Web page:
Tuesday, 30 August 2011
A pig feast
In our early 20's, when mortgages, serious jobs, and raising a family were unfathomable, and money could be spent frivolously, Jon and I hot-footed it to Bali to celebrate our engagement.
I found this picture (excuse the poor quality) in an old photo album crammed carelessly with hundreds of loose memories, and wanted to share it with fellow food lovers: it was a bacchanalian pig feast, a thunder clap for the senses, and an eye opener for my thus far uncultivated palate. Here began my now dedicated love of all things porcine.
We met a wonderful man called Wayan in our first week. Born and brought up in Bali, he worked as a chauffeur for tourists, ferrying them around the island in his trusty 4x4. He took us to see a few sights and told us about his life on the island, the woeful state of governance etc ... but this post is about pig, not politics.
Special occasions in Bali are often celebrated with the roasting of a young pig on a spit. Wayan was celebrating, and invited us to join in the feast (known locally as nasi guling).
The first thing we saw when we arrived at his home in the woods late morning, besides children chasing chickens, was the pig, freshly slaughtered, being pulled off a pick-up truck. It was swiftly hung upside down by a hook on the outside of a wooden kitchen hut. Its throat was cut immediately, and the beast's blood poured copiously into a bucket placed on the ground below its head. Blood collected and set aside, the stomach was slit, and the pig's intestines and organs were removed. With awe, we watched as the organs were diced, spiced (I wish I'd asked which spices they used), and the intestines repeatedly rinsed and cleaned out, stuffed tightly and deftly with the spiced offal, and knotted at each end.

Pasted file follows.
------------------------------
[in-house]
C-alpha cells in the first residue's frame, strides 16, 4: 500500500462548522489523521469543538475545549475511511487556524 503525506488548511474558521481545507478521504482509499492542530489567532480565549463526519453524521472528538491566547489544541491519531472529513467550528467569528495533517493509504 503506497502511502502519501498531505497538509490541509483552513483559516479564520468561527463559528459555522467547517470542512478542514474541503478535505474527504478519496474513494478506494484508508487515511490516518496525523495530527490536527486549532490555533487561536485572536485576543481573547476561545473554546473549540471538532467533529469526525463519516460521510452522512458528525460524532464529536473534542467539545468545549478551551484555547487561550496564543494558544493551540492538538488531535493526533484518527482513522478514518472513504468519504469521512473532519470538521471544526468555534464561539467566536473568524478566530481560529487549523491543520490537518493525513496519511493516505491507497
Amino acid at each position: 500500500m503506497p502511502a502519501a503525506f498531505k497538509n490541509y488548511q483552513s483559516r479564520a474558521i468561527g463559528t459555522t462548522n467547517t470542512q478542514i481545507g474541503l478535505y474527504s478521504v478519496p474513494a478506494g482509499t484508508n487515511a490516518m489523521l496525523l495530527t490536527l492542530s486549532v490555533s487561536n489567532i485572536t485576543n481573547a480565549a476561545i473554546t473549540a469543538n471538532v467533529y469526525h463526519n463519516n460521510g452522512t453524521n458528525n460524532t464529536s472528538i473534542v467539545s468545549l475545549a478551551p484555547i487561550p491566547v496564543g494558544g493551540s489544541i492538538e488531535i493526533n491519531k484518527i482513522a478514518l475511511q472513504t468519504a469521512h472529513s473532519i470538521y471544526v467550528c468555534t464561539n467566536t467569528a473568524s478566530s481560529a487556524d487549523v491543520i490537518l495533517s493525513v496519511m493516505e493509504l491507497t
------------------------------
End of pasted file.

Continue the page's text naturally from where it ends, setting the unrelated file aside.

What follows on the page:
The pig had by now been impaled on a long wooden stick, and was being turned slowly by hand over a smoky fire of coconut husks and wood. The intestine 'sausage', easily two meters long, was wrapped loosely around each end of the stick to cook slowly alongside the pig.
Meanwhile, the women of the family were in the kitchen hut, a basic structure with two thin clay walls, a basic frame, and corrugated iron roof (needless to say, there was no running water or electricity). As the pig approached readiness - after 2-3 hours - they set to work preparing the salad: blood, mixed with freshly grated coconut and more spices (you'll find an approximation of its ingredients here).
We vividly remember squeezing into their main living area with the rest of the family and guests, the pig laid out on a blue plastic sheet in front of us. With everyone squatting or sitting on the floor, sharp knives were handed around, and we all dug in. Sweet, moist, smoky meat, and sublime crackling rendered us speechless (the soft cheek meat was a delicacy all of its own). As did the intestine sausages, such as I have never tasted since - succulent and rich with offal, they had taken on the same sweet smoke flavours as the pork.
I dreaded tasting the blood 'salad', but knew I must. I grabbed a handful. It was a revelation: sweet, fresh, and delicately spiced, with a kick of chilli heat. I devoured the lot.
Needless to say, the centrepiece of our wedding feast at the Hollybush pub in Hampstead 5 years later was a suckling pig. Not sure the guests would have smiled for the pictures if we'd offered them blood salad ...